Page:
We began to spread the word that this would be a feature film about the seminar. We quickly produced a meta-trailer for that fictitious feature, while working on the trailer proper. In our meta-trailer Bill Brand, using the small, waterproof Kodak camera Mary Kerr had loaned us, filmed underwater shots of Lucy Raven doing laps in the pool. Dennis agreed to show the meta-trailer as part of a regular screening. I wonder if this was the first time that a film made during the seminar was shown at the seminar?
After “WORK” was finished, Josh and I began editing our many hours of footage. We loved the material and had endless fun with it. During particularly hot summer days we’d strip and edit au naturel. Many versions were created, representing the various modes of experimental filmmaking. Six months later we had a 2 ½-hour feature.
We’d have continued, had Mary not come by to bring us back to reality: the Flaherty, she reminded us, had requested only a 2-minute piece.
Josh and I are still entertaining the idea of making the feature. After all, there’s entire archive of interview footage, as well as discussion tapes that could be tapped. The feature could be endless, a Flaherty film that continues to grow longer, like the Flaherty experience itself, which feeds us and through which we continue to grow.
The official Flaherty Trailer: https://vimeo.com/18136767
Michael Glawogger interview: https://m.youtube.com/watch?v=3EsqC6I7Hm0
Mika Rottenberg interview: https://vimeo.com/23155242
(Thanks to Josh Solondz and Jim Supanick for reviewing and adding valuable points to this piece.)
Thursday, February 1, 2018
Yes! I programmed the Flaherty Seminar, in 2012. We were young and wild. Well, more wild than young.
[From here on, you can read the whole text in a linear way, paragraph after paragraph, or choose your own way. I’ll try to help you with some indications. If you’re just interested in my Open Wounds seminar, you can read #3, #5, #10 & #12, and skip the rest]
Since then, I’ve been wanting to return. I didn’t try to come back in 2013—I needed a rest after 3 seminars in a row, and being in the center of the storm during the last one. Anyway for one reason or another, I haven’t been back. And yes, I miss you, Flaherty Seminar.
[More about the earlier seminars I attended in #4, #5]
I think 2012 was a good year for the seminar. At least, people looked happy at the end and most of the anonymous surveys confirmed this. Don’t worry, I won’t bore you with the nice comments I received; I read them to myself when I’m feeling down.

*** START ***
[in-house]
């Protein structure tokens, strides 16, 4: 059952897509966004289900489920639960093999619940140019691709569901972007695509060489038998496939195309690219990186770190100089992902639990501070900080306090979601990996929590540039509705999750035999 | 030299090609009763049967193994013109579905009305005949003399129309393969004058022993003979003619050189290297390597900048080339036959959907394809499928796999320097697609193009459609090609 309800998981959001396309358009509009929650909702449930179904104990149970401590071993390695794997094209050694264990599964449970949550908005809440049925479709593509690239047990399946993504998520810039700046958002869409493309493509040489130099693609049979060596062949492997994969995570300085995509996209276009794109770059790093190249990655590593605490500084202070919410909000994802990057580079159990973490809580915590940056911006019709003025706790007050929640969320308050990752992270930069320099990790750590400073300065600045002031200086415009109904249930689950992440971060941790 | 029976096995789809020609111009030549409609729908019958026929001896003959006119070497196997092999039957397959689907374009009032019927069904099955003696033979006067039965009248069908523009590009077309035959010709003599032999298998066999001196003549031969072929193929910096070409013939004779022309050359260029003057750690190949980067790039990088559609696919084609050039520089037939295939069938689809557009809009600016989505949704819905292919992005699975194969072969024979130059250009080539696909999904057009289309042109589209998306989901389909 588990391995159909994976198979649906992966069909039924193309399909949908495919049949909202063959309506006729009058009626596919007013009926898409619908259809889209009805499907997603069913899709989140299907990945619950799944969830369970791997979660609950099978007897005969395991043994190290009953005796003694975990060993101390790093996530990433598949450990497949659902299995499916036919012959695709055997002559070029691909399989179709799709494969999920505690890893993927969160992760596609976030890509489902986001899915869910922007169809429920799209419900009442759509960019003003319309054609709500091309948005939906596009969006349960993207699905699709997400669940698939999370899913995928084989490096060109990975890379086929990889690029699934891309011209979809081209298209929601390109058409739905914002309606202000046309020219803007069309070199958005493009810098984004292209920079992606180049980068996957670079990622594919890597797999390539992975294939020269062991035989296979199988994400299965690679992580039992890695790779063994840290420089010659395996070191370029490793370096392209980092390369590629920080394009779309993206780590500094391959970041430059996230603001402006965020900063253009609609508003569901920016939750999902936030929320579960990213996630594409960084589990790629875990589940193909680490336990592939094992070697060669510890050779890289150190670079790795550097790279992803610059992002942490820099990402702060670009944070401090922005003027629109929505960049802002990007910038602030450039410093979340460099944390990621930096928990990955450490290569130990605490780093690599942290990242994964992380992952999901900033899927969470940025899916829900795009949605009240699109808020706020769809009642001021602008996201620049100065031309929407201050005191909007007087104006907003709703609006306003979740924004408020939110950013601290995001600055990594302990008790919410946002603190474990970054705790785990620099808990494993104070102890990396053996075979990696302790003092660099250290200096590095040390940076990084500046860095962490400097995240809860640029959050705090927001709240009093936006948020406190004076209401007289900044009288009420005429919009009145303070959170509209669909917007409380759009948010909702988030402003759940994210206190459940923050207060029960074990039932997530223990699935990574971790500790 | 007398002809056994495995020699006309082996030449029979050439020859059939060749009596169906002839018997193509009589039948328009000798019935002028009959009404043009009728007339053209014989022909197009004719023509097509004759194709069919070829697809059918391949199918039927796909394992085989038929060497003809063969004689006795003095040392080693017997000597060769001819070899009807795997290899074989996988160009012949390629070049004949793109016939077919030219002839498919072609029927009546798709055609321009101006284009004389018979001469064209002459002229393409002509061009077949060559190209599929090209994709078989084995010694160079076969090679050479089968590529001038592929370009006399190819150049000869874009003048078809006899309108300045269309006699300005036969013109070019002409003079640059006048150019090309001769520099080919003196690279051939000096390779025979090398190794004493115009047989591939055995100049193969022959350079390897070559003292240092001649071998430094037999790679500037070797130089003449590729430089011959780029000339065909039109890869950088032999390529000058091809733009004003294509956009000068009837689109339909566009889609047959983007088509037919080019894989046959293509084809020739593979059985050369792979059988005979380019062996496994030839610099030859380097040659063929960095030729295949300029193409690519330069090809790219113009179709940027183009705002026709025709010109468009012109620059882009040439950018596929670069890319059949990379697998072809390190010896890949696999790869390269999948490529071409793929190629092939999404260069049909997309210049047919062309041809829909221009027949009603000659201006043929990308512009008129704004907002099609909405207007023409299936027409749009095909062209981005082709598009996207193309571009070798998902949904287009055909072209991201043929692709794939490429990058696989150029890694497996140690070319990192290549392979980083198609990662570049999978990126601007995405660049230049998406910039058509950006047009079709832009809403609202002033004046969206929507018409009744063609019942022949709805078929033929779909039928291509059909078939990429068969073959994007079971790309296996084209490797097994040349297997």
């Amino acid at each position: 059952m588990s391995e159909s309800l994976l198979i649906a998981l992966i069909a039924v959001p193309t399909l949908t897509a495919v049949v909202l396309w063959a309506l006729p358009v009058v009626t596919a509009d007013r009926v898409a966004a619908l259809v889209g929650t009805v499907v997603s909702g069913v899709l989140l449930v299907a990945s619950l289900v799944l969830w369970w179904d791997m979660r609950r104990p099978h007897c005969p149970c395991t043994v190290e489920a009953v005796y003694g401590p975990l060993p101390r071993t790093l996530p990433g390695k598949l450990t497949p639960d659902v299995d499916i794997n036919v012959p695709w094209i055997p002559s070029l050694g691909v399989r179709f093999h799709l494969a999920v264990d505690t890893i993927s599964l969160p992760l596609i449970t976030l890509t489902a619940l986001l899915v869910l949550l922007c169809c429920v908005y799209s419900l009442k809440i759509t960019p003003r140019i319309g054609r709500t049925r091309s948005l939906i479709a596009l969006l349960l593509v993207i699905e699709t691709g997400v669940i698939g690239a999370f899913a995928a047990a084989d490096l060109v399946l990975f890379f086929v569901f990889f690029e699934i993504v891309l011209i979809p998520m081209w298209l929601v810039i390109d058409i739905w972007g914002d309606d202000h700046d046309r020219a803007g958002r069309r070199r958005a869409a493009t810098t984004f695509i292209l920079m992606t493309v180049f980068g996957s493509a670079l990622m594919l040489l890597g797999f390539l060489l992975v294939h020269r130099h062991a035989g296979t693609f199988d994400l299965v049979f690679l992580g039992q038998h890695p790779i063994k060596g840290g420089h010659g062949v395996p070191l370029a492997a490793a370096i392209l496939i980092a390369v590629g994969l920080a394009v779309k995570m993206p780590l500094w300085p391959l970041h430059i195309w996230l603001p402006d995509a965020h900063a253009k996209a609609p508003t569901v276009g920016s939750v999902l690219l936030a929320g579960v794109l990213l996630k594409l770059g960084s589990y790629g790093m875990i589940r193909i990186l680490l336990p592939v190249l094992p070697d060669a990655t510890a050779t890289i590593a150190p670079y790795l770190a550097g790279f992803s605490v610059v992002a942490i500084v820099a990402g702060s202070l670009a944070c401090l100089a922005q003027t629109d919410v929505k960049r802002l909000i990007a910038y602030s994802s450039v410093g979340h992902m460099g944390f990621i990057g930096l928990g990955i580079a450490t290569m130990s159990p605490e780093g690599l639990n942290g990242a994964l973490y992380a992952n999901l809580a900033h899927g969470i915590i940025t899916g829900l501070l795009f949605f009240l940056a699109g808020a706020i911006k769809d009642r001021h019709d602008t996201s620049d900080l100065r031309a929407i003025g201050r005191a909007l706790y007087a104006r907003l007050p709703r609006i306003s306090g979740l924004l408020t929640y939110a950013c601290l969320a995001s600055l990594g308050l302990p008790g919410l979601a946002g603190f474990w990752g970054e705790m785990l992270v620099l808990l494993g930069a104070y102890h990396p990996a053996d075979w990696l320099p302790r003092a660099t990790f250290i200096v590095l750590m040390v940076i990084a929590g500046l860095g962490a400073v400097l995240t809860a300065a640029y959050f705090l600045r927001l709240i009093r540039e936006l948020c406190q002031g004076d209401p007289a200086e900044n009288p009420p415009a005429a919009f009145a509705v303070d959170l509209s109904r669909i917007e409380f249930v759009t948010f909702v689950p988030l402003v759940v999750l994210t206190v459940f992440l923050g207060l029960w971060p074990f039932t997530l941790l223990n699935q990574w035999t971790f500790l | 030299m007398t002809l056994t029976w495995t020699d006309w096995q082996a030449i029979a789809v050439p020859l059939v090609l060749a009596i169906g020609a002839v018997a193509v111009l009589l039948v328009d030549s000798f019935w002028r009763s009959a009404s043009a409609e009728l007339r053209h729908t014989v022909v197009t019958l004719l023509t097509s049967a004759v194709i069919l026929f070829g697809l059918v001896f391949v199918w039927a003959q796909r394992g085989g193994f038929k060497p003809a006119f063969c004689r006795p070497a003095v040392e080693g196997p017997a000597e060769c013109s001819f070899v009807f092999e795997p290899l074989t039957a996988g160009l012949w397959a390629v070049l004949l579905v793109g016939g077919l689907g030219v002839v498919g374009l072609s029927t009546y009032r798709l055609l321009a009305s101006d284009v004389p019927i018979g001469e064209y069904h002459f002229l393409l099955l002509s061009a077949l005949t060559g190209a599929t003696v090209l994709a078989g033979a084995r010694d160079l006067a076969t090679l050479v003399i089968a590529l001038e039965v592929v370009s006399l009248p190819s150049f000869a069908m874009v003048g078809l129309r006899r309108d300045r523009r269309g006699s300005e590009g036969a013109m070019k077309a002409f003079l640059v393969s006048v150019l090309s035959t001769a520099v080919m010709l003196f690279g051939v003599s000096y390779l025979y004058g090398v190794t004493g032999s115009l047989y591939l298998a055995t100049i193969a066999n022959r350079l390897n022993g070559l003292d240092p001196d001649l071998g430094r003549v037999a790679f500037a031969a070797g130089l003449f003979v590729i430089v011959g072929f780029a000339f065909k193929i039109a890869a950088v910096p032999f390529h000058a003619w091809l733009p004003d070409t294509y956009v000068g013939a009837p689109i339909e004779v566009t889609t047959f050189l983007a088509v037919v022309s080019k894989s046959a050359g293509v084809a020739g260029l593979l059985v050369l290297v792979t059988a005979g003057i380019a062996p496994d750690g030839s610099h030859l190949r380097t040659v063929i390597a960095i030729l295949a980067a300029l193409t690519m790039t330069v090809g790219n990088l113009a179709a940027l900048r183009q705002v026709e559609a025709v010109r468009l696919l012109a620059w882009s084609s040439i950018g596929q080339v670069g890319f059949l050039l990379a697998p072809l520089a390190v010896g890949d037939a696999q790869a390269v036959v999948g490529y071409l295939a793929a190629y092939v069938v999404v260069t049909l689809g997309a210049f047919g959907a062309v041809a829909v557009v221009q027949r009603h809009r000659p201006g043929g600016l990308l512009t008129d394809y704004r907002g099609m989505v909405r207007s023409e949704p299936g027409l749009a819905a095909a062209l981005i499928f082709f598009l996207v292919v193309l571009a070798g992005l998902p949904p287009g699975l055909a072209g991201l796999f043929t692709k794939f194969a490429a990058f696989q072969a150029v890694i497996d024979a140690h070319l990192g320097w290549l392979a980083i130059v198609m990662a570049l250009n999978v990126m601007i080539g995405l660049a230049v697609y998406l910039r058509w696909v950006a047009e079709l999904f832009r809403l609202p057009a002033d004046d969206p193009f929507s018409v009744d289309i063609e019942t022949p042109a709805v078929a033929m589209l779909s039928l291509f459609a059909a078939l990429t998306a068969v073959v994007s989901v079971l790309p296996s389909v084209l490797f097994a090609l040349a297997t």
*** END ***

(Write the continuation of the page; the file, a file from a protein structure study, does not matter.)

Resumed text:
[If you think this is too corny you can find some wilder anecdotes in #5, but if you’re really enjoying it, you might want to jump to #10]
I participated in my first seminar in 2010. I’d arrived in New York that year on a grant from NYU’s Department of Spanish and Portuguese Literature. The year before, I had agreed to be artistic director of the Punto de Vista film festival. Former executive director of the Flaherty, Margarita de la Vega Hurtado, was my contact in America for Punto de Vista, so, being in New York and given my new programming position, there was no excuse: I had to go.
[If you would like to program the Flaherty, you’ll find more about how I was selected to program in #6 & #7]
The 2010 seminar, WORK, was programmed by Denis Lim. I remember meeting Dennis the day before the seminar. He looked extremely nervous. I have great memories of that year. Carlos Gutiérrez has also shared this in his “Flaherty Story”: 2010 was the year of World Cup in South Africa (yes, the one won by Spain!). Most of the Latinos at the Flaherty, including Lisandro Alonso, Pedro González Rubio and Eugenio Polgovsky, were soccer fans, so when there was a match (and there were matches all the time) we skipped screenings. I remember Lisandro saying to us in low voice, “Hey guys, the next film is one of mine; let’s watch the game!” The problem was that Lisandro’s films are short and we couldn’t see the whole match before the discussion.
In 2012 there was no World Cup, but someone knew about a lake near Colgate University where people could swim. At the end of the seminar there were two kinds of participants: those who had gone to the lake and those who hadn’t.
[Is this too frivolous? Maybe you can find something more transcendental in #7 or #11.]